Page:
The 100 Best Albums of the 2000s: 80-61

In this next segment of PopMatters' look back on the music of the 2000s, we examine works by British electronic pioneers, Americana legends, and Armenian metal provocateurs.


In the Tempest's Eye: An Interview with Surfer Blood

Surfer Blood's 2010 debut put them on the map, but their critical sizzle soon faded. After a 2017 comeback of sorts, the group's new record finds them expanding their sonic by revisiting their hometown with a surprising degree of reverence.


Artemis Is the Latest Jazz Supergroup

A Blue Note supergroup happens to be made up of women, exclusively. Artemis is an inconsistent outing, but it dazzles just often enough.


Horrors in the Closet: A Closet Full of Monsters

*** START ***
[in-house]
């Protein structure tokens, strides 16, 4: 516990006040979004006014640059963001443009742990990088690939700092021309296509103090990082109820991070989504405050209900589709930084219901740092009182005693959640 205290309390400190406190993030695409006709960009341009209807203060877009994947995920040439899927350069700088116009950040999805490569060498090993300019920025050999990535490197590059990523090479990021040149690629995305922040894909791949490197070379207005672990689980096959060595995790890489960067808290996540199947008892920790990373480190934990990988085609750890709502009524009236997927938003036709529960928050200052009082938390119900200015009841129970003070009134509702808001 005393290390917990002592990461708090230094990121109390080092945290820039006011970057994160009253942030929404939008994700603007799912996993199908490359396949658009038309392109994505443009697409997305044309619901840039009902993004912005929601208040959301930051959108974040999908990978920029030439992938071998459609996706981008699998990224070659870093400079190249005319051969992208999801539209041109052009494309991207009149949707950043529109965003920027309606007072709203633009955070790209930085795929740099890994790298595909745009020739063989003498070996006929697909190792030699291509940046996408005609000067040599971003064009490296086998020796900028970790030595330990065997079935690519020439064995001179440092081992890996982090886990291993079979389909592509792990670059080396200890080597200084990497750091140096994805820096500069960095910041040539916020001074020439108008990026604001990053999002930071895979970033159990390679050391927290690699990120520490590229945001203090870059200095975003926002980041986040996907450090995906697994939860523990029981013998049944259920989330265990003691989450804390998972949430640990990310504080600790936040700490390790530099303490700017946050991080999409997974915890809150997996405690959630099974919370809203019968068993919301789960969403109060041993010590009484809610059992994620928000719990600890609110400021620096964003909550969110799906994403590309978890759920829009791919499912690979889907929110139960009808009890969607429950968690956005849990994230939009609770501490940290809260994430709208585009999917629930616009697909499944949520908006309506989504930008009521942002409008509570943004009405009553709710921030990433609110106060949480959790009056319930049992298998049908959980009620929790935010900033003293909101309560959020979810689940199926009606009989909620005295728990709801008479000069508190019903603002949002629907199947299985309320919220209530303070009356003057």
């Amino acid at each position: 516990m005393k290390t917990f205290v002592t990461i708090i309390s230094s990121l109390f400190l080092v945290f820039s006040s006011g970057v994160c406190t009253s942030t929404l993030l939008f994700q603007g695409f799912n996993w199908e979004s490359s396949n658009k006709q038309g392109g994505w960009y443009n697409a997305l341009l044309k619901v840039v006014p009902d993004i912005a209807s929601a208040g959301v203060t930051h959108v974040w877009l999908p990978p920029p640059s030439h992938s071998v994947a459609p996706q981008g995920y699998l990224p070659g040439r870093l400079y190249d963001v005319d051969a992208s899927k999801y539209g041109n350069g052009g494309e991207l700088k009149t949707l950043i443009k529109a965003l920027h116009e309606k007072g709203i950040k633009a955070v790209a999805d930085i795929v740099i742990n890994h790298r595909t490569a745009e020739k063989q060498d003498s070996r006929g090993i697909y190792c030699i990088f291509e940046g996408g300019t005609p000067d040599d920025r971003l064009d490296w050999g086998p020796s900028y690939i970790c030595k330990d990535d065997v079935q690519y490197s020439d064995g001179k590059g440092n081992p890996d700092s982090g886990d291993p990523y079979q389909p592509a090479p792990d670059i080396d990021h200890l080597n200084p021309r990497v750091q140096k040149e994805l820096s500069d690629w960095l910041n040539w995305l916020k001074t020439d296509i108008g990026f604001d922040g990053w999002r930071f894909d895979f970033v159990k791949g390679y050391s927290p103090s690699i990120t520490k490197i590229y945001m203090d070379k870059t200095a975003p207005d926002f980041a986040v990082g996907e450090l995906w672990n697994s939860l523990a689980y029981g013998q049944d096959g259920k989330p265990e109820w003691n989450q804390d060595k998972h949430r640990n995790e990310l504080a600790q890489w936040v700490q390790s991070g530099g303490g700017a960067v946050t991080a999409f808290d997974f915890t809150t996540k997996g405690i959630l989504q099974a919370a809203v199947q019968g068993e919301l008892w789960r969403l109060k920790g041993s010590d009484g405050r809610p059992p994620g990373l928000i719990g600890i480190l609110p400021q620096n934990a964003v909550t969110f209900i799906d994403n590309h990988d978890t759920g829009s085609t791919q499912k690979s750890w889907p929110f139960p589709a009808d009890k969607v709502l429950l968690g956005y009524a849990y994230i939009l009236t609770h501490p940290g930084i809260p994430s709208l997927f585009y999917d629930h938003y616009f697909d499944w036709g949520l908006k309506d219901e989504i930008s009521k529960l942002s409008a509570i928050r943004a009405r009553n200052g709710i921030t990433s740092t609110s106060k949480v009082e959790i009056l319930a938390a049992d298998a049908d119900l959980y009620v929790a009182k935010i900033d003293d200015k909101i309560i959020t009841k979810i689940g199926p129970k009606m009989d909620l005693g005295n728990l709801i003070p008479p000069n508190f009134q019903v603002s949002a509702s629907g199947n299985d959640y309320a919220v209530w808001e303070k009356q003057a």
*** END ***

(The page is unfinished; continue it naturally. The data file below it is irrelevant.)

A closet full of monsters is a scary place where "straight people" can safely negotiate and articulate their fascination and/or dread of "difference" in sexuality.


'Wildflowers & All the Rest' Is Tom Petty's Masterpiece

Wildflowers is a masterpiece because Tom Petty was a good enough songwriter by that point to communicate exactly what was on his mind in the most devastating way possible.

Collapse Expand Reviews

Collapse Expand Features

PM Picks
Collapse Expand Pm Picks

© 1999-2020 PopMatters.com. All rights reserved.
PopMatters is wholly independent, women-owned and operated.